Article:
In addition – what you may not know – is that we’re not making any money on the project. In fact, we lose money on each and every shoot, whether from travel expenses, to material from historical societies – it all costs money. But, we think bringing these parks back to life is more about expanding our skills and more importantly, reclaiming our amusement heritage.
In addition, this upcoming episode would not have been possible without the efforts of the Mayor Pro Tem of the City of Manteca, Debbie Moorhead. Without her connections, we would have never been able to get permission to film at the slides final resting place. In addition, her interview at the Chamber of Commerce was just spectacular and was full of incredible information…
I knew working on this series would mean making connections to make it all work – I just didn’t think it would be so much fun to do it!
Now, we jest need some production companies to sit up and start taking notice! C’mon guys, let’s hear from you sooner than later!
I had the fortune of meeting with Greg Baumann, Editor-in-Chief of the Silicon Valley Business Journal recently – and it turns out he loves learning about Silicon Valley’s history, too!
Let’s hope he enjoys all 23 of the other Northern California lost parks we’re aiming to cover – thanks, Greg!
If you haven’t already checked it out, view our complete “Lost Parks of Northern California” series here: www.greatamericanthrills.net/lostparks
It’s finally here!
Episode 2 of the “Lost Parks” series is in the bucket and ready for release. So until the actual episode debuts, check out this quick preview of San Jose’s OTHER long lost amusement park – LUNA PARK!
Look for the actual episode to debut later this month!
After two weeks of soft testing, a lavish grand opening ceremony and over a month of regular operation, the Gold Striker wooden roller coaster at California’s Great America is closed temporarily to allow for additional sound mitigation to be placed on the ride. But don’t hit your panic buttons – published news reports say the ride is expected to be back up and running by the July 4th holiday – NOT an extended, unknown period.
According to the City of Santa Clara’s “Smart Permit” website, Gold Striker had several criteria to meet in order for it to open permanently, the biggest of which states: “Should the additional testing reveal that the coaster is not in compliance with Condition 23 (amount of sound coming from the ride) or any applicable City ordinances, Cedar Fair shall undertake Remedial Measures, as defined in the Settlement Agt Agreement.” Apparently, the ride was just shy of making all those criteria.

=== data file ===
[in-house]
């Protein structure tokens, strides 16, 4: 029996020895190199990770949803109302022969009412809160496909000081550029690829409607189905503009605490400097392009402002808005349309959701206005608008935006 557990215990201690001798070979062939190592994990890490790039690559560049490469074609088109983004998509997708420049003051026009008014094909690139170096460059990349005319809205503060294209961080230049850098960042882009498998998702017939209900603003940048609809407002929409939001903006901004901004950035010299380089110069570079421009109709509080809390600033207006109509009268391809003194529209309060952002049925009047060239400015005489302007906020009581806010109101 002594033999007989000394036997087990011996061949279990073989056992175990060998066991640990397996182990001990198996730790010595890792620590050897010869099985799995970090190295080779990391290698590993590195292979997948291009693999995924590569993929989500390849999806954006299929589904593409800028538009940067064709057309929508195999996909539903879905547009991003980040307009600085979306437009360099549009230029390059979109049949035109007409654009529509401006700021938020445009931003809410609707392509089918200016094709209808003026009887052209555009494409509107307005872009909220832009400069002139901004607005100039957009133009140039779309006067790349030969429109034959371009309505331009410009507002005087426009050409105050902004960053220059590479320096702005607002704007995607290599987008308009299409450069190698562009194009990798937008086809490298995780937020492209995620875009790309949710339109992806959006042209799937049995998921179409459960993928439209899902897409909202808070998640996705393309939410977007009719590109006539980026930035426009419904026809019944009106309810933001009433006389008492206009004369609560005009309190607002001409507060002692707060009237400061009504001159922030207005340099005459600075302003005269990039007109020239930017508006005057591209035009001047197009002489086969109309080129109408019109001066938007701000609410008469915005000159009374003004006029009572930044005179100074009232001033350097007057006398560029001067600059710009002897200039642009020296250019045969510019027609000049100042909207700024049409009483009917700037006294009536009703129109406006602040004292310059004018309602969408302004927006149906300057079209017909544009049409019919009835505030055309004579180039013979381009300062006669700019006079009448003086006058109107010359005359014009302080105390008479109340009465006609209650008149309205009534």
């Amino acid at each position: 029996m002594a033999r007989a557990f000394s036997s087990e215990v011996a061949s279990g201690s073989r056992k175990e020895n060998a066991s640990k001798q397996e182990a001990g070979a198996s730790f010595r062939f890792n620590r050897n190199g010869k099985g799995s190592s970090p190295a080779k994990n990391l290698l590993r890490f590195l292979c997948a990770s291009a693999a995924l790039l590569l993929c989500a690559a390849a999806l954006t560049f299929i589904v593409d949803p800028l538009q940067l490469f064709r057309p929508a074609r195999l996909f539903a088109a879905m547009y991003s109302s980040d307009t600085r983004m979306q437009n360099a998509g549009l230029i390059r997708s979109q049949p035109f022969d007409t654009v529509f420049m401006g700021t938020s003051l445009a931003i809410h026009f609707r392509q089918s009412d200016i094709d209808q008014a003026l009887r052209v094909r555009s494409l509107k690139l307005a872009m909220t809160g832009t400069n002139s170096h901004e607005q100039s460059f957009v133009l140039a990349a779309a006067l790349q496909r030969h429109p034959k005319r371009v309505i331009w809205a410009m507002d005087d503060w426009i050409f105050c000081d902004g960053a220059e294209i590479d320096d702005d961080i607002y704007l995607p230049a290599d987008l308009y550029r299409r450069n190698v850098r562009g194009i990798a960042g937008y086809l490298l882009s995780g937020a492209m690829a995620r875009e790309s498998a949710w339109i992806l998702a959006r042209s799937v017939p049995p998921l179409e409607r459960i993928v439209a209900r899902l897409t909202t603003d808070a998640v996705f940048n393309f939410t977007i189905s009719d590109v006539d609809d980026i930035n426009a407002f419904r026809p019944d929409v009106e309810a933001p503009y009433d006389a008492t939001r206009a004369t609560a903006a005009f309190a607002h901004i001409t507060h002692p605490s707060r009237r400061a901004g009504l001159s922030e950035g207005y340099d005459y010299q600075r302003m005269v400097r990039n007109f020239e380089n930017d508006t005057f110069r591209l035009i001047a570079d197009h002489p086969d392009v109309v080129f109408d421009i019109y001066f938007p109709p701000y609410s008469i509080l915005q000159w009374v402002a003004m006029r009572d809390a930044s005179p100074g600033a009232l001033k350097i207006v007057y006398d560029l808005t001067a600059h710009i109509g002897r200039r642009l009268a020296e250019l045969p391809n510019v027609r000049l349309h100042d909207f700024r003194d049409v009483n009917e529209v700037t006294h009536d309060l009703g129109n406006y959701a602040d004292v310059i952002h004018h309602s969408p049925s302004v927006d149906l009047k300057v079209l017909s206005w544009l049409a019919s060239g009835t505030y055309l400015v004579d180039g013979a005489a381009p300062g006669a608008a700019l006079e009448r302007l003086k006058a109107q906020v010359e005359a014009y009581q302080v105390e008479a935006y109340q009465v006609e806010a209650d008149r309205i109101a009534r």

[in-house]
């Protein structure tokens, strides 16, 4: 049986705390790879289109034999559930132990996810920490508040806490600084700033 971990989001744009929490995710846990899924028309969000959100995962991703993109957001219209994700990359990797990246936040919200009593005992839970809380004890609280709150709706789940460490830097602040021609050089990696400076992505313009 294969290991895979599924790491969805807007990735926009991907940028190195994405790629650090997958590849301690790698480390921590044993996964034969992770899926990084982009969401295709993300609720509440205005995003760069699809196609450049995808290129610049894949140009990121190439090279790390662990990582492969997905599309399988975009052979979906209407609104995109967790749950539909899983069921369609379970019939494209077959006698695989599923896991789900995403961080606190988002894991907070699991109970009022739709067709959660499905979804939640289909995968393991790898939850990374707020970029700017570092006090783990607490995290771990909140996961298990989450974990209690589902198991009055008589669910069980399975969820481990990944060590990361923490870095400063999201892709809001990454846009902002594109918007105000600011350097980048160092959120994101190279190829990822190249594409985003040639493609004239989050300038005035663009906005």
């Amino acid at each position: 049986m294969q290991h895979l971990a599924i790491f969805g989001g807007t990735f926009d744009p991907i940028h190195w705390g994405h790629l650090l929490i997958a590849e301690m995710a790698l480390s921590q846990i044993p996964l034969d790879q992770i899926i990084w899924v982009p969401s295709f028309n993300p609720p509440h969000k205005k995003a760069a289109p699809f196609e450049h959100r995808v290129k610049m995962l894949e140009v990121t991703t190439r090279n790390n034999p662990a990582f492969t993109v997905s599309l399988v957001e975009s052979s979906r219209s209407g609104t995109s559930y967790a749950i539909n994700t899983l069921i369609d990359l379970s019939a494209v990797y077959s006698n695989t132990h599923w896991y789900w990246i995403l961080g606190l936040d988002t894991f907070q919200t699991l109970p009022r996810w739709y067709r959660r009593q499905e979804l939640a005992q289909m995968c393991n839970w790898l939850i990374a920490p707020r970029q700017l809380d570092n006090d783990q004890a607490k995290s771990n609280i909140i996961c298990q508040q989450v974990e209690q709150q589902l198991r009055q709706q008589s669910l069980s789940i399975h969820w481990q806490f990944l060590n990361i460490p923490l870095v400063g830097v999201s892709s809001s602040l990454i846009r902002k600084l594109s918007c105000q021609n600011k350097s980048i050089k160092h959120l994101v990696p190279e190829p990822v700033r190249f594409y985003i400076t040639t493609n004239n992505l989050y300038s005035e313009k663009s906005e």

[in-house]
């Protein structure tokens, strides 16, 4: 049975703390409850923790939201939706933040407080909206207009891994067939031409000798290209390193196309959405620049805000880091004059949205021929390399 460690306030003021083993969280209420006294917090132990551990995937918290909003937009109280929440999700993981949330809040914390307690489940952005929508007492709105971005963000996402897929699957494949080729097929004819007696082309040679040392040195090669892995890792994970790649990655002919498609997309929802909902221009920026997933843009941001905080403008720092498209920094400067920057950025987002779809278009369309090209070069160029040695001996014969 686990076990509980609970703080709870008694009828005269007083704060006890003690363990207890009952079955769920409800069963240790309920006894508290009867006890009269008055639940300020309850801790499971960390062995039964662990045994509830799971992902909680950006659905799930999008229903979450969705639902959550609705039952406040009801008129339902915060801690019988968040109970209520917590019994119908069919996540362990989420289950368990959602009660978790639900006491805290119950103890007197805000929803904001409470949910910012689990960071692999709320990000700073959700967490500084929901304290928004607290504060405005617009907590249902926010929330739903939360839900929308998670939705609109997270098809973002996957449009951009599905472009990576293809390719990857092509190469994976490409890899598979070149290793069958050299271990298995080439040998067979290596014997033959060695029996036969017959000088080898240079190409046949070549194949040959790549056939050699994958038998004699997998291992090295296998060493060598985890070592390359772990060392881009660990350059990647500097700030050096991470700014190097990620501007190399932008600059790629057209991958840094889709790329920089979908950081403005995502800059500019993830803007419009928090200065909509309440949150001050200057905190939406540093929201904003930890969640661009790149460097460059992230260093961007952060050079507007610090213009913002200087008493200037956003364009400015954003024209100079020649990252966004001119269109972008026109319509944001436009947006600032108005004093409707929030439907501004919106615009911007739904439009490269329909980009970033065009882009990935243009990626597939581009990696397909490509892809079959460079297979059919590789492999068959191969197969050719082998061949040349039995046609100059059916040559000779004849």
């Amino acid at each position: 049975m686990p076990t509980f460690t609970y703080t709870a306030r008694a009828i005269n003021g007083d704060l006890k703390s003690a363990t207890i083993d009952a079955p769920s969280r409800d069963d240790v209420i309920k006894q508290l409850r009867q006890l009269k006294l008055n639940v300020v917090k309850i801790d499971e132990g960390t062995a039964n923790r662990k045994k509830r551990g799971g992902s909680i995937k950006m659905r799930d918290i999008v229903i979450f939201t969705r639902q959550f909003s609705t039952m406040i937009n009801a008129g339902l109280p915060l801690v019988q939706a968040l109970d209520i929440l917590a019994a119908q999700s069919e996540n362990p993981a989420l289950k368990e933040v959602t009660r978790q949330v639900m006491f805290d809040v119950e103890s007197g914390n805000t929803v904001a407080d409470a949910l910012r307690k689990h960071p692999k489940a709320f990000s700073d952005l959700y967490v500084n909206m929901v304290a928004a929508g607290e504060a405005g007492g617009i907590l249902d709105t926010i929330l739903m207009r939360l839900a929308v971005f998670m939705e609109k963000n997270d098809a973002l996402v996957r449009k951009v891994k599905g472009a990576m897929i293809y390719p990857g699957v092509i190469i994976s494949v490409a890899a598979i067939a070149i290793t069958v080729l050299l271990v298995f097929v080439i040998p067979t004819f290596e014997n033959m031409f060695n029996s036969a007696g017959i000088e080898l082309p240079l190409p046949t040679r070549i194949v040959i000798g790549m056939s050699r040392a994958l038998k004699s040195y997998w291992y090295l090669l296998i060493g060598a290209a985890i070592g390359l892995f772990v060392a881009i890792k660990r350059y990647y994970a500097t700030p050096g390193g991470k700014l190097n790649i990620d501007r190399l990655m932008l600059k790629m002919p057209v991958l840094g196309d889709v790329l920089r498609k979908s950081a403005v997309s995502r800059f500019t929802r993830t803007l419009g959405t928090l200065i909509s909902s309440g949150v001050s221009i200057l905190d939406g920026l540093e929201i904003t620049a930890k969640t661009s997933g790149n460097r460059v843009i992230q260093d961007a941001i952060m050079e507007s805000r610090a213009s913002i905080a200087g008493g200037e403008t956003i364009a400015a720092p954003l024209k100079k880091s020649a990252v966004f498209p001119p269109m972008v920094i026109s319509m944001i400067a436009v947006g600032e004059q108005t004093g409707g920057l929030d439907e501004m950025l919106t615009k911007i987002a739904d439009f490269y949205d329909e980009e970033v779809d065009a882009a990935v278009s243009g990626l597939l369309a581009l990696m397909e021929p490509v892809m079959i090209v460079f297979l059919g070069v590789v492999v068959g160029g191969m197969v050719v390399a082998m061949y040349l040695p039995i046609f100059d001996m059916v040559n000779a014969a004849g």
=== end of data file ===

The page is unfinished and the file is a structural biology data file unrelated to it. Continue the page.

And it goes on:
Many industry watchers and local boosters see this addition to the park (and the subsequent work to ensure everyone is satisfied) as a serious commitment from corporate owner Cedar Fair, LP to both the park and the local economy.
“Cedar Fair elected to close the ride to install additional sound mitigation upgrades,” said Santa Clara Mayor, Jamie Matthews. “Those upgrades should bring the ride into full compliance with the previous settlement. I’m hoping to see it open here for the 4th of July.”
He added, “I am very happy with the way this is situation is working out – it shows responsible citizenship – that we can all work together and come to a solution.”
Since “soft-opening” in May, Gold Striker has seen major additions, most notably the addition of plywood walls and white foam along the sides and underside of the track. By coincidence, these spots pass closest to or face the buildings located on Great America Parkway. During initial construction, the park added what was dubbed an, “initial descent tunnel” onto the first drop of the ride. This feature was presumably added to mitigate the sound from the first drop of the ride.
Trying to build this ride has been quite the roller coaster ride in and of itself – the plans go back to 2007, when the park first began the permitting process. In addition to the standard permits, three hearings were held on potential noise levels – all of which were initiated by appeals from the owners of the buildings closest to the proposed ride.
Billy D’Anjou, a local roller coaster enthusiast, has logged 80 circuits on the coaster since it opened in May and is hoping to hit his 100th ride in July.
“I personally don’t mind more enhancements (to the ride) but I think the whole noise mitigation issue has gotten out out of control,” he said. “In the end it makes me worry what limitations Great America will have in the future. (Prudential) should expect noise from a theme park. It’s not a library or fine art museum.”
Gold Striker is the first wooden roller coaster built in Northern California since 1999. It boasts the tallest and fastest drop in Northern California and is the largest capital investment in the park in over a decade. The ride was built partially on the footprint of another ride, Willard’s Whizzer – a steel coaster that operated from 1976 to 1988.
The land that Prudential’s buildings sit on was originally an auxiliary parking lot for Great America. The land was sold in the late 90’s during the dot com boom. Prudential acquired the buildings in early 2002, according to a press release on their website.
Marriott’s Great America opened in 1976, as a celebration of America’s bi-centennial. The concept was to create a chain of parks to become an answer to Disney’s theme park empire.